Each authentication mechanism (Facebook, Twitter, a CAS server...) is defined by a client (implementing the org.pac4j.core.client.Client interface). All clients must be gathered in a org.pac4j.core.client.Clients class.

All the Clients and the authorizers must be gathered in a Config object (which can be itself build in a org.pac4j.core.config.ConfigFactory).
For example:

final OidcClient oidcClient = new OidcClient();
oidcClient.setClientID("id");
oidcClient.setSecret("secret");
oidcClient.setDiscoveryURI("https://accounts.google.com/.well-known/openid-configuration");
oidcClient.setUseNonce(true);
oidcClient.addCustomParam("prompt", "consent");

final SAML2ClientConfiguration cfg = new SAML2ClientConfiguration("resource:samlKeystore.jks", "pac4j-demo-passwd", "pac4j-demo-passwd", "resource:metadata-okta.xml");
cfg.setMaximumAuthenticationLifetime(3600);
cfg.setServiceProviderEntityId("http://localhost:8080/callback?client_name=SAML2Client");
cfg.setServiceProviderMetadataPath("sp-metadata.xml");
final SAML2Client saml2Client = new SAML2Client(cfg);

final FacebookClient facebookClient = new FacebookClient("fbId", "fbSecret");
final TwitterClient twitterClient = new TwitterClient("twId", "twSecret");
 
final FormClient formClient = new FormClient("http://localhost:8080/theForm.jsp", new SimpleTestUsernamePasswordAuthenticator());
final IndirectBasicAuthClient basicAuthClient = new IndirectBasicAuthClient(new SimpleTestUsernamePasswordAuthenticator());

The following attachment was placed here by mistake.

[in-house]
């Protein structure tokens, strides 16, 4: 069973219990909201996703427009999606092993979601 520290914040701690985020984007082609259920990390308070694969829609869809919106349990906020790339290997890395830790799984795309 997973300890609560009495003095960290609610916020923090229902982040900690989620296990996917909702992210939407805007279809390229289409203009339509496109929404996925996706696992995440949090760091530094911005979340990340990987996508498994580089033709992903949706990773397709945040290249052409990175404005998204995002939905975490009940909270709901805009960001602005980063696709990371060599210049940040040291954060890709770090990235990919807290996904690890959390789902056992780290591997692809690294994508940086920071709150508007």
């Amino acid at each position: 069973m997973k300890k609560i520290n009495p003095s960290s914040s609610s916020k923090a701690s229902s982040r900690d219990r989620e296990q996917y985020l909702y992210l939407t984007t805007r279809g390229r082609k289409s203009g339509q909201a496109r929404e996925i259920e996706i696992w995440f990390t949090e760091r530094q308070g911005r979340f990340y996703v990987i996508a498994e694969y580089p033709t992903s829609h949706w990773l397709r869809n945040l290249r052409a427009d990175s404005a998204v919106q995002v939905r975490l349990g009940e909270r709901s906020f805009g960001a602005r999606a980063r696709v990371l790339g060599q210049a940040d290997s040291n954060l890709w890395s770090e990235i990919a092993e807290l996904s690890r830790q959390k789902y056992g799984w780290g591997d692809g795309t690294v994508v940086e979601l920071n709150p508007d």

final CasClient casClient = new CasClient("http://mycasserver/login");
 
final ParameterClient parameterClient = new ParameterClient("token", new JwtAuthenticator("salt"));
 
Config config = new Config("http://localhost:8080/callback", oidcClient, saml2Client, facebookClient,
                                  twitterClient, formClient, basicAuthClient, casClient, parameterClient);
config.addAuthorizer("admin", new RequireAnyRoleAuthorizer("ROLE_ADMIN"));
config.addAuthorizer("custom", new CustomAuthorizer());

"http://localhost:8080/callback" is the url of the callback endpoint (see below). It may not be defined for REST support / direct clients only.

Notice that you can define specific matchers via the addMatcher(name, Matcher) method.


3) Protect urls (SecurityHandler)

You can protect (authentication + authorizations) the urls of your J2E application by using the SecurityHandler and defining the appropriate mapping. It has the following behaviour:

  1. If the HTTP request matches the matchers configuration (or no matchers are defined), the security is applied. Otherwise, the user is automatically granted access.

  2. First, if the user is not authenticated (no profile) and if some clients have been defined in the clients parameter, a login is tried for the direct clients.